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This is a very honest book, introducing many of us to the world of strip clubs and sex workers. It is an autobiographical work and it thoroughly covers the topic. The very last chapter of the book is very wonkish and tells about her life as a political/activist librarian and is very interesting. There is also a very complete bibliography with recommended reading. I am not sure this book has changed my view of sex workers and strip clubs, but it certainly made me think. This book is not salacious. It is very honest and very clear and very serious. Well worth reading. And, before I read the book, I knew nothing about this topic. I have never been to a strip club. But I do spend a lot of time at the library!

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I Was a Stripper Librarian is an interesting autobiography about Kristy Cooper. Sex work, including strippers, is still a very taboo subject. With Kristy's background and education, I found her reasoning and thought process to be incredibly interesting. I would have liked to read more about the transition from stripper to librarian, and I would have liked more details in her library defense days. The book focused more on the stripping rather than the librarian, and I would have enjoyed it a bit more to read more about the librarian work as well. As I followed her work with the Westland Library (and helped share the articles and news she put out), I would have enjoyed reading more about the issues she brought up, as they are deeper than what she wrote here. All together, I highly recommend reading it.

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What an interesting read. There really is no need to write a short synopsis as the title explains the premise. And who could resist such a shocking title as I Was a Stripper Librarian? Not me. I went into this book thinking it would be similar to Belle de Jour's Call Girl diaries, but Cooper is a lot more matter-of-fact. The one aspect that stuck out for me the most was the strippers and librarians actually had much more in common than I previously thought. Although seemingly polar opposites, the rights of strippers and librarians are heavily interlaced through privacy rights being the main point Cooper brings up. I found it interesting how nobody seemed to recognise Cooper from the strip club when she was a librarian, or vice versa, she really was leading a double life. I wish that she had provided more detail on when she worked as a dominatrix before venturing into stripping. I liked how Cooper admits to preconceived notions in her early stripper career which change with emotional maturity and humility as her life progresses. Sex work is such a taboo still, even with websites such as OnlyFans being exceedingly popular. One hypocrisy that infuriates me about sex work is the misogyny, how a man can look down on a female for her life choices, yet it's usually the males paying sex workers to enable the profession in the first place. However, it's not just males that patronise the sex working professions. At one point in the book, a woman asks Cooper if she feels guilty about the wives whose husbands are receiving a lap dance from her, and Cooper emphasises the point that their monogamy was not her responsibility, nor does she actively seek married men. "Did everyone have to be polarised into the victim-predatory binary, or could there be a more nuanced explanation for the diverse patterns of human behaviour?" Overall, Cooper is extremely clever and insightful. A much needed activist for the rights of sex workers and librarians. And has lead an uncommon life worthy of the memoir written.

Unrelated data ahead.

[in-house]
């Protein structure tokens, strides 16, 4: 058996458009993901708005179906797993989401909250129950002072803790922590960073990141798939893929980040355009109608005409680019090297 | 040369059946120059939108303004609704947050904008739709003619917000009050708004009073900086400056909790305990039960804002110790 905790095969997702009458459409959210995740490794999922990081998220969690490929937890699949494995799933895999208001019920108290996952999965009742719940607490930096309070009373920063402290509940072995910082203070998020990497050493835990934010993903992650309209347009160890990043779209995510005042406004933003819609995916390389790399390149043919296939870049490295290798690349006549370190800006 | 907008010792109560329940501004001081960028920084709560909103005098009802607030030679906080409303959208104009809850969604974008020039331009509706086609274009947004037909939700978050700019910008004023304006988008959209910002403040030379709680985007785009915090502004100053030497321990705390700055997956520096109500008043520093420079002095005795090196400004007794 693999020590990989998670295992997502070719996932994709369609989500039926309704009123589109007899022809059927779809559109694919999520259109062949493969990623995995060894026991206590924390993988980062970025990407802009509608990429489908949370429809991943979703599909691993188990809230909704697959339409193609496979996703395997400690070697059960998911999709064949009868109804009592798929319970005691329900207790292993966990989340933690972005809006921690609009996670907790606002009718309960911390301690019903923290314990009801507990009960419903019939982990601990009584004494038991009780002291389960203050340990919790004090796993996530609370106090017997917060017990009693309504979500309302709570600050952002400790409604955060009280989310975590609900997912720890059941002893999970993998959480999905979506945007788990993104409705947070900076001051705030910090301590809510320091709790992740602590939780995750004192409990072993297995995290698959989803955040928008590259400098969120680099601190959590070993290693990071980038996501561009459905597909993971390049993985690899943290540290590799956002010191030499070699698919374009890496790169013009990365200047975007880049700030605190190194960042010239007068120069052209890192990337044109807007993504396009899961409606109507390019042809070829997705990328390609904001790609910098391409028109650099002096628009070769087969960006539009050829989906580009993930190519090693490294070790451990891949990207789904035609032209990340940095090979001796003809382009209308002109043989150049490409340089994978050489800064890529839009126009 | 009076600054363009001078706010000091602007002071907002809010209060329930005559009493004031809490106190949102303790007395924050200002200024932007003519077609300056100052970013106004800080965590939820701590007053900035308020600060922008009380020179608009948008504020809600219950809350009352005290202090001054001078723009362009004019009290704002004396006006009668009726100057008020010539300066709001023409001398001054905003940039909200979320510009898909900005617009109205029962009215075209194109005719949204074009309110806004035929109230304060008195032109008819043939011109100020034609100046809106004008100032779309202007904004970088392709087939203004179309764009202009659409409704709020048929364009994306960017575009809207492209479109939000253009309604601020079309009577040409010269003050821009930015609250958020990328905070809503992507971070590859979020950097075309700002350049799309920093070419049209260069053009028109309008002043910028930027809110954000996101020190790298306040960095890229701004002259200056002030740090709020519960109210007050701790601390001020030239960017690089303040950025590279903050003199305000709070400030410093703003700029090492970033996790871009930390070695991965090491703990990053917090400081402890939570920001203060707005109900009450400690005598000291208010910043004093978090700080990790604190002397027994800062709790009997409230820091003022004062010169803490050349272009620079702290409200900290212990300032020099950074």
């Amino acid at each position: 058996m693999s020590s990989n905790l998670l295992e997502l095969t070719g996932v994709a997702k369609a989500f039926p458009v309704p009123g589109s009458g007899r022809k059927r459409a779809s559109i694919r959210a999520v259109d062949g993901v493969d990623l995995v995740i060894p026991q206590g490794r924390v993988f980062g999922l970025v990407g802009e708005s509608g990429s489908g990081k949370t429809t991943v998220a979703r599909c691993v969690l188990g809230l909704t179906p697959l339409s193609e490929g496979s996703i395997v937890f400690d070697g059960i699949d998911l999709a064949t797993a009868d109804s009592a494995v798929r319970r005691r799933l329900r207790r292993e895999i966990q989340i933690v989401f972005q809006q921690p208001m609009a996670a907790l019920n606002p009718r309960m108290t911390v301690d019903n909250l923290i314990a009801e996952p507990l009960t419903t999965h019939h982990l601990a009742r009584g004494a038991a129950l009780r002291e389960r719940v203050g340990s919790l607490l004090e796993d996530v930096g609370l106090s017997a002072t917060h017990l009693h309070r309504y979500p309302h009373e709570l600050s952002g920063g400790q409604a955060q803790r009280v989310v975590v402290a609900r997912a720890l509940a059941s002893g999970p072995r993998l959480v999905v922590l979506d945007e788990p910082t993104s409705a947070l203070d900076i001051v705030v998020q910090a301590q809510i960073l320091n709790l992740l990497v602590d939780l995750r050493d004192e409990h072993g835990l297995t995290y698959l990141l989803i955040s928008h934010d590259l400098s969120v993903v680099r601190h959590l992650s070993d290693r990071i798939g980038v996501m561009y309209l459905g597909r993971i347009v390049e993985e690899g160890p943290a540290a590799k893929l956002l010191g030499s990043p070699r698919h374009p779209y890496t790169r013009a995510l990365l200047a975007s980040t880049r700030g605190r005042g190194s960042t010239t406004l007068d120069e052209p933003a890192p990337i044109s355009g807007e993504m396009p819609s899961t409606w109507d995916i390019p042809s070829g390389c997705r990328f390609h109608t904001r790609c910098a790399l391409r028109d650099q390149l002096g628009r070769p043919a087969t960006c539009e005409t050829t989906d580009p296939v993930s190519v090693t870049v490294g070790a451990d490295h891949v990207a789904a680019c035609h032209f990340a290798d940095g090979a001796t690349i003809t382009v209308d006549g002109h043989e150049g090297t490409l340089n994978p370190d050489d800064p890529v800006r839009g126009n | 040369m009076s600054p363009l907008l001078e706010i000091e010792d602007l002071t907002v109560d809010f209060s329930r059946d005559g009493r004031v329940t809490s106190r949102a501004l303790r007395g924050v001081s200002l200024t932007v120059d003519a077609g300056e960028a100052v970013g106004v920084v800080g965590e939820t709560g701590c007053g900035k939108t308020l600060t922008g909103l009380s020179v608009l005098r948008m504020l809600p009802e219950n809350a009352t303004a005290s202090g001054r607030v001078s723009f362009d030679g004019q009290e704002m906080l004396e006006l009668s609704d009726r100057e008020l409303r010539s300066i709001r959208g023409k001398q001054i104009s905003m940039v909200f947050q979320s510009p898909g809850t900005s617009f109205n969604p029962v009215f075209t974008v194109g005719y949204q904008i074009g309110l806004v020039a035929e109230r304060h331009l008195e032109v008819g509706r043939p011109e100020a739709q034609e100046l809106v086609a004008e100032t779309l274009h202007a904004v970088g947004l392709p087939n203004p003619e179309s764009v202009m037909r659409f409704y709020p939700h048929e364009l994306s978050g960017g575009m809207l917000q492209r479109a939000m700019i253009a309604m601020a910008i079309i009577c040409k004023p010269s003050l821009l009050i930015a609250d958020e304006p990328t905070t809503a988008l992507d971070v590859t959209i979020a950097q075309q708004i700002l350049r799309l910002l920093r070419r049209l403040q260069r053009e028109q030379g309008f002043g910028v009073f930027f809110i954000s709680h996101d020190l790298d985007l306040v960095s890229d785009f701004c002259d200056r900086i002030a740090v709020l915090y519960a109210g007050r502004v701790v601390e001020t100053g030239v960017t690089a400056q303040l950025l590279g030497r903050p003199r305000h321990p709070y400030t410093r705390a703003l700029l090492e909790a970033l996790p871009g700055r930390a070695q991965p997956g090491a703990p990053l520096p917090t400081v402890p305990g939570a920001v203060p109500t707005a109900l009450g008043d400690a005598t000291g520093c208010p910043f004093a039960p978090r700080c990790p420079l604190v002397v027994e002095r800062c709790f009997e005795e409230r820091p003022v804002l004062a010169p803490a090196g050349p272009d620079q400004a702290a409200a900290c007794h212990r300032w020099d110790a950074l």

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Fun and interesting book. Well worth the time to read. Thanks to author, publisher and Netgalley for the chance to read this book. While I got the book for free, it had no bearing on the rating I gave it.

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Thank you to NetGalley and the publisher for providing this book in exchange for an honest review. The title and cover of this book is definitely an attention grabber. As an employee of a public library, the librarian aspect was definitely relatable. Most of my coworkers who seek full time employment had to start as part time, low waged employees so that must be pretty typical. The stripper aspect of this book is fascinating. I've read a lot about sex trafficking but this book shows that not all sex workers are forced into the sex trade due to pimping and drug addiction. Kristy Cooper shows the side of sex work and stripping that is a personal choice. She does a good job of reducing the stigma of sex workers.